The age of holistic product development

Over the last decade a few major themes have dominated the evolution of product development, particularly software development: A shift towards agile practices, customer-centric decision-making, and better integration and collaboration across disciplines. The last of those – the increasing porousness between the “big three” disciplines of product management, design, and engineering – is evolving the most rapidly.

 

The tenets of Agile development are fairly mature at this point. Customer development and Lean practices are now considered conventional wisdom. But the ways in which designers, product managers, and engineers work together are in flux. The boundaries between the Big Three pillars of product development are just beginning to blur.

 

Design has changed the most dramatically and had the most significant impact on engineering and product management. A decade ago, design was little more than static mockups or graphic treatments of engineering output. Today, not only is design key to creating successful products at all stages of the lifecycle, it has also become a viable strategic differentiator for the companies that do it best.

 

Design as a discipline has always encompassed more than just the façade (the “chrome” as we called it before Google appropriated the word). In software, however, only recently has design been acknowledged as a major strategic input. Product managers are the voice of the customers, but designers are the voice of the humans.

 

Designers in software have also become more rigorous and technically proficient. A shiny mockup that gives a good first impression was all a good designer used to have to make. Today we expect the design process to start from a clear set of first principles derived from a deep understanding of the people using the product.

 

We expect designers to understand information architecture and to create a consistent, reasoned visual vocabulary and a sensible flow. We expect designers to intimately understand the capabilities of the technologies used to implement their ideas, and increasingly we see designers with substantial software development experience working with the same tools as engineers.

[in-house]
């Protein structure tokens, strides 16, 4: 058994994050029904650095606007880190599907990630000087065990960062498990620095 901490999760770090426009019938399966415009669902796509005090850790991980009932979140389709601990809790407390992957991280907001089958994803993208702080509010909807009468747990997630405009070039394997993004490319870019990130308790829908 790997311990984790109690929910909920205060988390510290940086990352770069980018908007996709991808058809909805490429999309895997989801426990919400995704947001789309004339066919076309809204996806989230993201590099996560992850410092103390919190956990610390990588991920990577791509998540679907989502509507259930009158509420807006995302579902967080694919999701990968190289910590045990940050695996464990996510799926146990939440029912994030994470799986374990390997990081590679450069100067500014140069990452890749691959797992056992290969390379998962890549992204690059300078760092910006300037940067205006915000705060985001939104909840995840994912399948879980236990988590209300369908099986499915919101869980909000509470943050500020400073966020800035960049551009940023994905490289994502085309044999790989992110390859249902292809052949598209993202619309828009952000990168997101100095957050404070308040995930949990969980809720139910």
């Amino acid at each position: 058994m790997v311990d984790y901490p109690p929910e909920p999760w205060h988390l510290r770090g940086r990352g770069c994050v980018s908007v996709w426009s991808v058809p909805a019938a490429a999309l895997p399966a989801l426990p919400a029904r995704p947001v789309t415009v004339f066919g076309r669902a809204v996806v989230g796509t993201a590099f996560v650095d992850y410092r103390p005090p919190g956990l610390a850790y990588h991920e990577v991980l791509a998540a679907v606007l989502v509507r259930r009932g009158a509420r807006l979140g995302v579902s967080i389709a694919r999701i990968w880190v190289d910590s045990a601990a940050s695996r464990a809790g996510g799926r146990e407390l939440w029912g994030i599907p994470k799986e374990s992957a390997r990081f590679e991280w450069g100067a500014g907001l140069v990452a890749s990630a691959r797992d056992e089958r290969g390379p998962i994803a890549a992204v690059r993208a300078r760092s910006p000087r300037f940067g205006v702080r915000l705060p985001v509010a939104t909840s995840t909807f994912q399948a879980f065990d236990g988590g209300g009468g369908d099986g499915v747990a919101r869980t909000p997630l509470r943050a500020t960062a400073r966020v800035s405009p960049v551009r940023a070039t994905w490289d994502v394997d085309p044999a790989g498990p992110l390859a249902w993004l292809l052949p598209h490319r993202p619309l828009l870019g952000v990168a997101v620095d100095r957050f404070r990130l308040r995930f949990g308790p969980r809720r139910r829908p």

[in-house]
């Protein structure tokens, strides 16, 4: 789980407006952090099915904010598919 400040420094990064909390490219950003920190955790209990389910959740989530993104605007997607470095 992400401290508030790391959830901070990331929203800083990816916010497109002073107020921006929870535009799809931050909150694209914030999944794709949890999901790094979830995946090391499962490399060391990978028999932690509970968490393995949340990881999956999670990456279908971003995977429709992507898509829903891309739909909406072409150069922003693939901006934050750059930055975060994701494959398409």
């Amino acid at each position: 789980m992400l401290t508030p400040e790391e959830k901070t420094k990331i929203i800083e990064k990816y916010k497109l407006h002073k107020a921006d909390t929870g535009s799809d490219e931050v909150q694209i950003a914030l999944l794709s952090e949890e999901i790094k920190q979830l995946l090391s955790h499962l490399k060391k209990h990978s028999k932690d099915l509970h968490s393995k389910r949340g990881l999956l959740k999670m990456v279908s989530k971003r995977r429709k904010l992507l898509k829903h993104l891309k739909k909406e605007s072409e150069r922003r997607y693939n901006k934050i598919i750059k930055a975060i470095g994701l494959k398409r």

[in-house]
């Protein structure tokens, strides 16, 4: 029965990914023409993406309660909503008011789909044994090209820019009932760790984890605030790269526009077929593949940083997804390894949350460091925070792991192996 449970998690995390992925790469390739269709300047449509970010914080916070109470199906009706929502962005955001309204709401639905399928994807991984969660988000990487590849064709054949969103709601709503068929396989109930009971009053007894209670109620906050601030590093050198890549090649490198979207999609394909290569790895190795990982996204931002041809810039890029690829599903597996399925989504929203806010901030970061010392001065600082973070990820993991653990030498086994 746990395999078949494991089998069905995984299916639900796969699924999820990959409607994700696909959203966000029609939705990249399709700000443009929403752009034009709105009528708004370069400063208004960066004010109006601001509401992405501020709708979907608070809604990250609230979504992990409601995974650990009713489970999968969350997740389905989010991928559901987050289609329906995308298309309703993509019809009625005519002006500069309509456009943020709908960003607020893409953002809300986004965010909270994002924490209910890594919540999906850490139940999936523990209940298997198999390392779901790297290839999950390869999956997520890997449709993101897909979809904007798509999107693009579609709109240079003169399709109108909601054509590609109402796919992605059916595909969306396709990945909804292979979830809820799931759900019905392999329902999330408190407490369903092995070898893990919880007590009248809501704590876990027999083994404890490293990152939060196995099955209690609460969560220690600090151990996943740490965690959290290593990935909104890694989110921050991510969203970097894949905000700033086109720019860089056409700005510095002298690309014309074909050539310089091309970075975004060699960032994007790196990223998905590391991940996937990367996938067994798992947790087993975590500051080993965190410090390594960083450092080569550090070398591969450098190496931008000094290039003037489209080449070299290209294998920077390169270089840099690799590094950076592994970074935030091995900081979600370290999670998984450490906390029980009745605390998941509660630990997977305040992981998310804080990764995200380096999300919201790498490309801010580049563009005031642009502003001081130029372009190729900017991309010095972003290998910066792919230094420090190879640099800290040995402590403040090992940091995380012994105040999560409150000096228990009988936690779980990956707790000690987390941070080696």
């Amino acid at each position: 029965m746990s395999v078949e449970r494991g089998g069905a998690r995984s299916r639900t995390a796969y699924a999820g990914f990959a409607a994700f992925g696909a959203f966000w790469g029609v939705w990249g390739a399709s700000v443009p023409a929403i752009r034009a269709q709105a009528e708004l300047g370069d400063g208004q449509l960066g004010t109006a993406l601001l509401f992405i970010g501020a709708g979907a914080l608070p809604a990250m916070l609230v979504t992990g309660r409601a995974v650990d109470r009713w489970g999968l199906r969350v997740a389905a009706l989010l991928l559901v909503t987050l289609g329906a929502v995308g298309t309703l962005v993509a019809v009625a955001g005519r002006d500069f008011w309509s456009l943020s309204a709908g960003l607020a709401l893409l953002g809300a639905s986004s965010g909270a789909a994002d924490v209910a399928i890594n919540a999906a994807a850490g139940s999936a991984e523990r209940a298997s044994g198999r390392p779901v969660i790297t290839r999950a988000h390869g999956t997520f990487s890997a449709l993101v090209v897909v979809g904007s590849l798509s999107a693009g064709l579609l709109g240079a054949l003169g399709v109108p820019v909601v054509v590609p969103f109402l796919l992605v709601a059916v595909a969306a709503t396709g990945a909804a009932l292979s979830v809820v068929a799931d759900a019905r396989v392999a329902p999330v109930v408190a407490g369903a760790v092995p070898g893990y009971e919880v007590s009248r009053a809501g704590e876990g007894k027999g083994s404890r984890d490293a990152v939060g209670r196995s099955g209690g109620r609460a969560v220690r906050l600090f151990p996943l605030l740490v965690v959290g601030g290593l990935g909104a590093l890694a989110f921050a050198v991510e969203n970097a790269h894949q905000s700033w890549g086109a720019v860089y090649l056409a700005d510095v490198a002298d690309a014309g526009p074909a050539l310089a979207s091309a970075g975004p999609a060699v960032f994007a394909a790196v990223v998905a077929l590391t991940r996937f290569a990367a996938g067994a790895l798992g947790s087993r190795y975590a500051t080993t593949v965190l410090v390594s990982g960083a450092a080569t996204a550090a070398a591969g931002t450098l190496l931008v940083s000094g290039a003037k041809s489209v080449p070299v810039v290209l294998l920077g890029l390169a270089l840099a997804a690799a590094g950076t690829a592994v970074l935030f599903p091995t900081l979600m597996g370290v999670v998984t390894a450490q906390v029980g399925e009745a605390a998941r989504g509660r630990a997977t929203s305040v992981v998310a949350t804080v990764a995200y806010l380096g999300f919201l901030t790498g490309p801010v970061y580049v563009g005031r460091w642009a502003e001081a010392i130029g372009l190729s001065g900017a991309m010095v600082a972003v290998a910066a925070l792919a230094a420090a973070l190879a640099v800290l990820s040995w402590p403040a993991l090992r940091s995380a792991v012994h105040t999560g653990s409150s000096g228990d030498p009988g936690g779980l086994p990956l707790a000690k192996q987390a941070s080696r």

The evolution of design has impacted product managers and engineers as well. Product managers are now expected to understand and utilize design thinking. Engineers need to be conversant in the design vernacular and are becoming increasingly skilled in basic design principles.

 

These cross-pollinations are a healthy development, and as the last vestiges of linear, waterfall-style processes fall away, teams are looking for ways to integrate their efforts and break free of assembly-line metaphors (GANTT charts are not exactly in fashion in software development). Classic Scrum orthodoxy has also left teams looking to loosen the bottleneck created by a single Product Owner who must be the conduit between the entire business and the Team. At the previous two Products Are Hard conferences, for example, we saw a great deal of interest in talks about ways to better integrate designers into the development process.

 

We use the world “holistic” to describe this evolving approach because of the convergence of disciplines, processes, and strategies that are all based on integrating across disciplinary boundaries. Designers, product managers, and engineers are influencing each other and are working more closely than ever before.

 

We have built new processes to favor responsiveness and experimentation over predictability and certainty. We have pushed our business strategy to be more informed and harmonized with the human needs and desires of those we build for.

 

We’re curious about your experiences. Are you seeing a similar trend? Different trends? Let us know: @productsarehard. Nathan Dintenfass is a product executive living in San Francisco.

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